Bus Users U.K. Surgery, Chester City Centre, November 2009

 I started writing this post last week  -aiming to look at climate change prevention – actions people could take on a day-to-day basis. I thought I wouldn’t make it to the  Climate Change Emergency Rally tomorrow. 

Now there’s a seat for me on the Chester coach to London (organised by Cafod ) – so I’ll be up at four a.m with camera batteries charged – setting off with the Chester crowd to cover the event. Stay tuned. Can’t say I’ll be blogging live (although I’d like to) – as logistics are tricky at this point – but I’ll do my best with reports and analysis tomorrow and over the course of next week.

When it’s all over we know we’re still going to need to speed up the shift to low carbon transport. There’s plenty to do at home to cut our carbon emissions. Like taking the bus instead of the car. I’d like to write more about what sort of things are standing in our way. 

Working hard in Chester recently were Bus Users U.K. with a Bus Users surgery.  In case you didn’t know – this organisation is charged with the important job of trying to make life for bus passengers easier and more enjoyable – some people think if you can make bus services more accessible, attractive and efficient you can go a long way towards tempting people out of their cars…

On their website Bus Users U.K. explain something of the politics of public transport: “Years ago bus services were run by local authorities and nationalised industry. Now bus companies run for profit. Very often the aims of making a profit and of giving you a good bus service are one and the same. Sometimes they’re not, and, except in London, Scotland and Northern Ireland, the law that brought in the changes didn’t do anything to help passengers get their views across. Bus Users U.K. stands in the gap to give you a means to have your say.”

So what was the surgery for exactly? Phil Tonks said: “We do this surgery to get a snapshot of one day’s services – to find out what bus passengers think – we’d like to understand what people are saying about their buses”. Phil mentioned “cheap effective ticketing systems” and “frequent, value for money buses” as good incentives for people to use them. “If people take their grandkids on the bus – that’s a positive step”, he said.

Four bus operators were represented at the surgery. Arriva, First, Helms and GHA. It’s a First Park and Ride Bus you can see in the picture. I slipped up in not getting any direct quotes from bus passengers but Phil Tonks said they had spoken to about 100 passengers that day and that all queries, comments and suggestions for improvement would be collated and responded to in writing. So that means Bus Users U.K. will have a jolly good stab at doing something useful about the issues at hand. Paul de Stantis (Commercial Director of  First ) told me amongst the complaints people had were ‘buses not running on time’.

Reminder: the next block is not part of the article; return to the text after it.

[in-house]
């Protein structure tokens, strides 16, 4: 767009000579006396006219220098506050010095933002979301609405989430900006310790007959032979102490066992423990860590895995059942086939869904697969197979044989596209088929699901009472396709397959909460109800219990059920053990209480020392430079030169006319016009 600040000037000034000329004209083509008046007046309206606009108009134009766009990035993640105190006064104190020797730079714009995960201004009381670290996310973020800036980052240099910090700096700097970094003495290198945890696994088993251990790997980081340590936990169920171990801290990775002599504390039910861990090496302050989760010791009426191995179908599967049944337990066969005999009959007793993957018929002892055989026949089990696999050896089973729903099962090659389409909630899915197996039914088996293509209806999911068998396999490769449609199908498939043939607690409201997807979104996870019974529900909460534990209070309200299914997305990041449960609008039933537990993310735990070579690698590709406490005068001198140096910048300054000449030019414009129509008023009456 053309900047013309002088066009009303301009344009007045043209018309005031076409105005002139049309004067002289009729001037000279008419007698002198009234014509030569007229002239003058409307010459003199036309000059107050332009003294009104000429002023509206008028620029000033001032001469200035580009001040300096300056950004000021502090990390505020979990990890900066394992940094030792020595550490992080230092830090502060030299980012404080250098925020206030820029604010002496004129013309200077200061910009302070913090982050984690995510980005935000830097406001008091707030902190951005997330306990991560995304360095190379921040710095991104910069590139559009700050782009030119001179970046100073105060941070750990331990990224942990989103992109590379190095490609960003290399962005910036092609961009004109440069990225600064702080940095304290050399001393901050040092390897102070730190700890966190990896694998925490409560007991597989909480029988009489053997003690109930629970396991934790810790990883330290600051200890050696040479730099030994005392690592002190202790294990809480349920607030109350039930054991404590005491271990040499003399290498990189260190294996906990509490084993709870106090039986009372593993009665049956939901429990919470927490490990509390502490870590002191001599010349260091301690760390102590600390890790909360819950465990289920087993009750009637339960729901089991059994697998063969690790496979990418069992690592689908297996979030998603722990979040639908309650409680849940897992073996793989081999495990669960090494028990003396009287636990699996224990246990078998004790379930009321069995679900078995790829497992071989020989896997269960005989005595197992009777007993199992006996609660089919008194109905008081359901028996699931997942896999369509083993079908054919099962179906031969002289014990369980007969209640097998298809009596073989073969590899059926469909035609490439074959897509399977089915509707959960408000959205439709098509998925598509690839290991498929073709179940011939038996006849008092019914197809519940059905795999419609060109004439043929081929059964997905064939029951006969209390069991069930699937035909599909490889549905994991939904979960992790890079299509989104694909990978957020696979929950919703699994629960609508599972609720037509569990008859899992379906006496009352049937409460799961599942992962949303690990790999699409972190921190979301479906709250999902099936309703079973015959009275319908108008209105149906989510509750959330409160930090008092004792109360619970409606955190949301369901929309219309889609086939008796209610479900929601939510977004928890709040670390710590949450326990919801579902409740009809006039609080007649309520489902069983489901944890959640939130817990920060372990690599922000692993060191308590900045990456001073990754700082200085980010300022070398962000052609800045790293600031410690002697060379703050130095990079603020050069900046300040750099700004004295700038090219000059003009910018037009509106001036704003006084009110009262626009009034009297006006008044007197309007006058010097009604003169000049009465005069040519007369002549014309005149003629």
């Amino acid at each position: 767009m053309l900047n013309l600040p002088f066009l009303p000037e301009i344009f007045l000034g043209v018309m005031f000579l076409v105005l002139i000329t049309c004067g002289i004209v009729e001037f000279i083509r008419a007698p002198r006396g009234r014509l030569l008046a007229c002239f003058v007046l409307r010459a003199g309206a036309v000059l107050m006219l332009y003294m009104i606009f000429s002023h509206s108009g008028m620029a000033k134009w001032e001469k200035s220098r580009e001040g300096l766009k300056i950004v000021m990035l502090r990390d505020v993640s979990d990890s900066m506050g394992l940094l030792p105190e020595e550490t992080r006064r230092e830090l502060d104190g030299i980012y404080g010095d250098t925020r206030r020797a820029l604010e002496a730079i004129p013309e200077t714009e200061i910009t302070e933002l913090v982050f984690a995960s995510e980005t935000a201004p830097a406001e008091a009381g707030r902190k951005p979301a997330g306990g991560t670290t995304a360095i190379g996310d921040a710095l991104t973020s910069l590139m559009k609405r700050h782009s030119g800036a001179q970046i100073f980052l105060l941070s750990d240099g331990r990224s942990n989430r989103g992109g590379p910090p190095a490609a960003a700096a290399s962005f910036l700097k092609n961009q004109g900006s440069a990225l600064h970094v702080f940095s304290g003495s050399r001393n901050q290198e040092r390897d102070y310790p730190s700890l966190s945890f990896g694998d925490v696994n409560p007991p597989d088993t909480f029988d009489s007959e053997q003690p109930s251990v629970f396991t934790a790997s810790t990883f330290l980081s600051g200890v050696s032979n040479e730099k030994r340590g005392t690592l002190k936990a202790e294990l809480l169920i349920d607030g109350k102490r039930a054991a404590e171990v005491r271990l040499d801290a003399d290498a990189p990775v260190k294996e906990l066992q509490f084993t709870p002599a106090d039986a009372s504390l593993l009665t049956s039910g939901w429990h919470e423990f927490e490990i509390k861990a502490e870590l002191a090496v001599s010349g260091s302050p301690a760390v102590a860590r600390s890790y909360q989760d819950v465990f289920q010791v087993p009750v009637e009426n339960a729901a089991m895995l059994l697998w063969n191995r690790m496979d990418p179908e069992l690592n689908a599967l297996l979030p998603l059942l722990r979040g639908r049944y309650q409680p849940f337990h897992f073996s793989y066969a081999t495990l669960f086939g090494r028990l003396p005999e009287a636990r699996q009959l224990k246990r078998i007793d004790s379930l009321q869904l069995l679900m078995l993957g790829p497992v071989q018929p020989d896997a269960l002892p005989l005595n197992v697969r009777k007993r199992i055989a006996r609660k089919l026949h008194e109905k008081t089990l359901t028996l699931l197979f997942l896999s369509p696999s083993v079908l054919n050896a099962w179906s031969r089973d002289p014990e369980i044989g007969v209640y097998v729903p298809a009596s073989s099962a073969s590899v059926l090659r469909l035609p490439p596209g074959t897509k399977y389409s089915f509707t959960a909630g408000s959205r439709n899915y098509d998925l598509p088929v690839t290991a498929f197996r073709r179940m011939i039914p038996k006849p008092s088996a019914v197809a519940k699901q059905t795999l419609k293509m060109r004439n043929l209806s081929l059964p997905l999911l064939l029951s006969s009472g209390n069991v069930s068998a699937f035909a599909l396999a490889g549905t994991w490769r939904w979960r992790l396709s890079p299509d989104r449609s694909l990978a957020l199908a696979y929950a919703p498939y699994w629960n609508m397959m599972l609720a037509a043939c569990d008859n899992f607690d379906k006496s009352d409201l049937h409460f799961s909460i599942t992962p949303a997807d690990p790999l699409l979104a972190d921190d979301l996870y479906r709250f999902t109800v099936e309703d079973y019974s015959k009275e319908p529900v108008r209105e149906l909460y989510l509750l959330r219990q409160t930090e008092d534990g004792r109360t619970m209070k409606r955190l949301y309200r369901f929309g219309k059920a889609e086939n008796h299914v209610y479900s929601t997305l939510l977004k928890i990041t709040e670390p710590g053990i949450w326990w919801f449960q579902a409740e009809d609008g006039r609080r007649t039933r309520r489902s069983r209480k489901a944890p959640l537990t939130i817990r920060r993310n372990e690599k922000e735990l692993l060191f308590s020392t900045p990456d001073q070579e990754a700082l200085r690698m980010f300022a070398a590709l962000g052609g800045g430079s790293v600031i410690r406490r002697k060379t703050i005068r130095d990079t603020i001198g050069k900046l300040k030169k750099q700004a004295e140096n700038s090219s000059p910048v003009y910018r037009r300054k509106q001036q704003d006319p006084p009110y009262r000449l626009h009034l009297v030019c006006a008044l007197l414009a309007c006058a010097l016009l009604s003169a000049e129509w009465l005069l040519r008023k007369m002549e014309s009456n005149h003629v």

As we know, congestion is a huge problem in Chester. I asked Paul de Stantis what he thought of Climate Change, how he could help citizens in Chester and the implications of Cheshire West and Chester Council’s  Free Parking after Three scheme. Standing together in the cold as we were the first issue seemed too big for us – but he homed in on the last two: “Monitoring” he said for one thing. On the subject of  Free parking after Three he took a deep breath and said “You’re going to quote me on this, aren’t you?”. “Yes, I said”.

“Unfair Competition to bus services” was the reply I got. Santis proceeded to describe the frequent and prolonged gridlocks on Northgate Street (particularly on Fridays and especially around the area of the bus station) endured by bus passengers and caused in the main by traffic congestion.  “Cars don’t need to drive down Northgate Street” he said.

Standing at a local bus stop earlier that day, talking to fellow bus passengers this was my understanding of the word on the street too. Policies such as Free parking after three may apparently benefit the large hotel and retail chains which in the main draw money out of the city but they often make life more difficult for local bus passengers (and local council-tax paying people).  Don’t these policies also make it more difficult for us to reduce our carbon count per head of our city’s population?

 Just outside the city we have much-feted  Ashton Hayes which is striving to be the U.K’s first carbon neutral village. But progress in Chester itself seems very slow to me. It’s fine for communities outside Chester to go carbon neutral, but it defeats the object if our council has a policy of encouraging everyone to use their cars to come into the city centre itself, doesn’t it?

At the bus surgery I also talked to  Julie Richard who was representing Cheshire West and Chester Council Customer Services and valiantly promoting Cheshire West and Chester  Council’s Concessionary Concessionary Fare Scheme. The information and forms Julie gave me were very useful.

Here’s a link to the Cheshire West and Chester site you need to visit find out more about concessionary fares, the English National Bus Pass, Senior Railcards, Disabled Persons Railcards and Taxi Vouchers. Click here and tell your friends. Thanks to  Julie, Phil, Paul and the Bus Users U.K. team – the bus surgery seemed like a really useful event.

The two questions I had brought with me are huge ones, so I gave Julie a copy of them and asked her to forward them to Cheshire West and Chester’s Press Office so that I could continue to document their responses. Climate Change is an ongoing concern. The two questions are:

1. Improvements in local services – what do people want? Will these improvements be enough to reduce our city’s carbon emissions? and

2. How do these developments impact on Cheshire West and Chester’s Climate Change Prevention targets?

I’ve emailed a copy of this blog post to Cheshire West and Chester’s Press Office today too. Let’s see what they decide to say…